Sorcery in the Black Atlantic
Most scholarship on sorcery and witchcraft has narrowly focused on specific times and places, particularly early modern Europe and twentieth-century Africa. And much of that research interprets sorcery as merely a remnant of premodern traditions. Boldly challenging these views, Sorcery in the Black Atlantic takes a longer historical and broader geographical perspective, contending that sorcery is best understood as an Atlantic phenomenon that has significant connections to modernity and globalization.
A distinguished group of contributors here examine sorcery in Brazil, Cuba, South Africa, Cameroon, and Angola. Their insightful essays reveal the way practices and accusations of witchcraft spread throughout the Atlantic world from the age of discovery up to the present, creating an indelible link between sorcery and the rise of global capitalism. Shedding new light on a topic of perennial interest, Sorcery in the Black Atlantic will be provocative, compelling reading for historians and anthropologists working in this growing field.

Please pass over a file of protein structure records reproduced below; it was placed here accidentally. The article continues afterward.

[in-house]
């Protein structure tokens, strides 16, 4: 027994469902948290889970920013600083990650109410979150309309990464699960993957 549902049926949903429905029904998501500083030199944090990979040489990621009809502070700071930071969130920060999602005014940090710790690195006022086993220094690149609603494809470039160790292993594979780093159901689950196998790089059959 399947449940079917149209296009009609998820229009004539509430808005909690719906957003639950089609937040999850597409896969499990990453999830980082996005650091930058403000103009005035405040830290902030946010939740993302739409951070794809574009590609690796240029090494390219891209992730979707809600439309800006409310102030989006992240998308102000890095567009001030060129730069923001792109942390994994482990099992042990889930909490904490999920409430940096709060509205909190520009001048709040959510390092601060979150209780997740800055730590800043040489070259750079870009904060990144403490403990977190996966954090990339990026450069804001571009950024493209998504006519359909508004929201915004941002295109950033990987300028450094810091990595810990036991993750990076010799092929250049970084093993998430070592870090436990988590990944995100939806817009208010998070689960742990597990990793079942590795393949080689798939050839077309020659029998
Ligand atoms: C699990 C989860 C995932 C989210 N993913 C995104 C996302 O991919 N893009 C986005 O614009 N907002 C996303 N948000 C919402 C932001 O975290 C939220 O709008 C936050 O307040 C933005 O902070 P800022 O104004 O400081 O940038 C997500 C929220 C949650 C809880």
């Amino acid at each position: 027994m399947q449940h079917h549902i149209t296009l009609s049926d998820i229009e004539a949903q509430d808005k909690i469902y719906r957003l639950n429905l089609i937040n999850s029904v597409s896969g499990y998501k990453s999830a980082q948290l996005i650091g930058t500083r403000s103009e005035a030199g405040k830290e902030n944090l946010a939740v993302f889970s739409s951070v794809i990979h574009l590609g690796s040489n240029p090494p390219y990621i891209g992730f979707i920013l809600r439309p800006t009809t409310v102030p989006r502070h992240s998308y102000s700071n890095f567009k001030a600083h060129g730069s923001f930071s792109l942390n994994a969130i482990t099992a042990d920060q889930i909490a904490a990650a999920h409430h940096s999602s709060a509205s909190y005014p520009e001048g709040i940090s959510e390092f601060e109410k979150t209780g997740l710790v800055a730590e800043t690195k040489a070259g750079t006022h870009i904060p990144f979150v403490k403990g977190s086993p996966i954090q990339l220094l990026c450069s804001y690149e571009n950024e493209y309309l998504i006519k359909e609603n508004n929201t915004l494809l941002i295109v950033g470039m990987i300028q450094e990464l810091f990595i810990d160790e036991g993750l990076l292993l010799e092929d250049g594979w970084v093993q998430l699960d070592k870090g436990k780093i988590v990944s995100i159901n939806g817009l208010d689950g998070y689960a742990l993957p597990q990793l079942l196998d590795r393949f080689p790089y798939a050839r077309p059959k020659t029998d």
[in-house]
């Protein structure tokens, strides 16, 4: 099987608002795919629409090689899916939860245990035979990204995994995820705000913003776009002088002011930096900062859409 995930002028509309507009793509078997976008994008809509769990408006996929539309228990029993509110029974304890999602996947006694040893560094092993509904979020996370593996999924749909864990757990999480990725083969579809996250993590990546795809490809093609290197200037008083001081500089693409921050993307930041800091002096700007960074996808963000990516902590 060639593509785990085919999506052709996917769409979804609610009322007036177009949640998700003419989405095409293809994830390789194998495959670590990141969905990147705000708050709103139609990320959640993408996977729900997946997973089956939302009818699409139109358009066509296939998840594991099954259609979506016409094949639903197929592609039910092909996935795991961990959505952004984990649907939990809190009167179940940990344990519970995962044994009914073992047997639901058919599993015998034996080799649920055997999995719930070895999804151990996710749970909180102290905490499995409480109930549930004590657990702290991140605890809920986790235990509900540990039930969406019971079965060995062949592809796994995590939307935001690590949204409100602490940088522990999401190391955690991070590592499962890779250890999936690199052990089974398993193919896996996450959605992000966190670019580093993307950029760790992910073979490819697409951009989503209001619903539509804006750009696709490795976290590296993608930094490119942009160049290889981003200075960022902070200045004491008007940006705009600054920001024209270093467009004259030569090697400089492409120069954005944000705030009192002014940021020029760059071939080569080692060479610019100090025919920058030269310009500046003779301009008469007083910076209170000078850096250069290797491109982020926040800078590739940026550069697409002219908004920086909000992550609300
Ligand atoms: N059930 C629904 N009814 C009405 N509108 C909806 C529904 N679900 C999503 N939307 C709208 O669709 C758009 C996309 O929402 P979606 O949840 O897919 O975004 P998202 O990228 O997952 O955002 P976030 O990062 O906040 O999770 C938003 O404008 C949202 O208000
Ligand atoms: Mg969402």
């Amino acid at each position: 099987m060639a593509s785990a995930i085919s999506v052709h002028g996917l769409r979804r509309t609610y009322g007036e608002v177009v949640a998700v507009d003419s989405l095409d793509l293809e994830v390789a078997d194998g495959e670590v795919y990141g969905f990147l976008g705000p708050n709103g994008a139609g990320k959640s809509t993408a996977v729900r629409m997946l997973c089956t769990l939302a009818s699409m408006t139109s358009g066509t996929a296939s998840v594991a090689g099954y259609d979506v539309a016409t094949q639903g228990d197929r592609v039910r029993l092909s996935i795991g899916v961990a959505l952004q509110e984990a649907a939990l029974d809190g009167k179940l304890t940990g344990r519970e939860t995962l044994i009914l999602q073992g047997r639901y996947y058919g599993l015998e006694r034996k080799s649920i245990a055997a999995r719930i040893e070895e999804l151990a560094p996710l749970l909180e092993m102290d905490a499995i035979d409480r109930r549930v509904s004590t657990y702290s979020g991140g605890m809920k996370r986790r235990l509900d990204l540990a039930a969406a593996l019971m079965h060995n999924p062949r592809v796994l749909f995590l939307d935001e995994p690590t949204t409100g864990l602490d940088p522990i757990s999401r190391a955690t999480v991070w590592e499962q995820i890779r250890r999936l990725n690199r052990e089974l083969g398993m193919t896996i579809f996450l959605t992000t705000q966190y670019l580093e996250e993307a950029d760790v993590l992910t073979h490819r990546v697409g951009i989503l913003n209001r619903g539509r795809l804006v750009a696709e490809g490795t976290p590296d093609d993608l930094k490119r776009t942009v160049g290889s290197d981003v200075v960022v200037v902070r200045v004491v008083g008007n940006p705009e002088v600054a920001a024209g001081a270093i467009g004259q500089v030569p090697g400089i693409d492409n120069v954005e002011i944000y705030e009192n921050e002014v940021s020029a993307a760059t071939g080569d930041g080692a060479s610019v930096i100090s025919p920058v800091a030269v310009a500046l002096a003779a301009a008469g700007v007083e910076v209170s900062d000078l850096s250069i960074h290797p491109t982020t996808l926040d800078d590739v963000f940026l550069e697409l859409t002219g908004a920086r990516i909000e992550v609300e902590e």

“This is a rich and complex collection of essays that address a set of compelling questions about the relation between sorcery and modernity. Sorcery in the Black Atlantic brings together a set of first-rate scholars to demonstrate how the category of sorcery emerges from the overlapping claims of multiple interlocutors—scholars, elites, subalterns, Pentecostals, and others—as these speakers together weave a dense discursive field crossing between analytical and practical applications. The book brings into view for the first time the transatlantic and lusophone networks that help to produce sorcery and complicates in productive ways a by now overly familiar resistance/hegemony polarization.”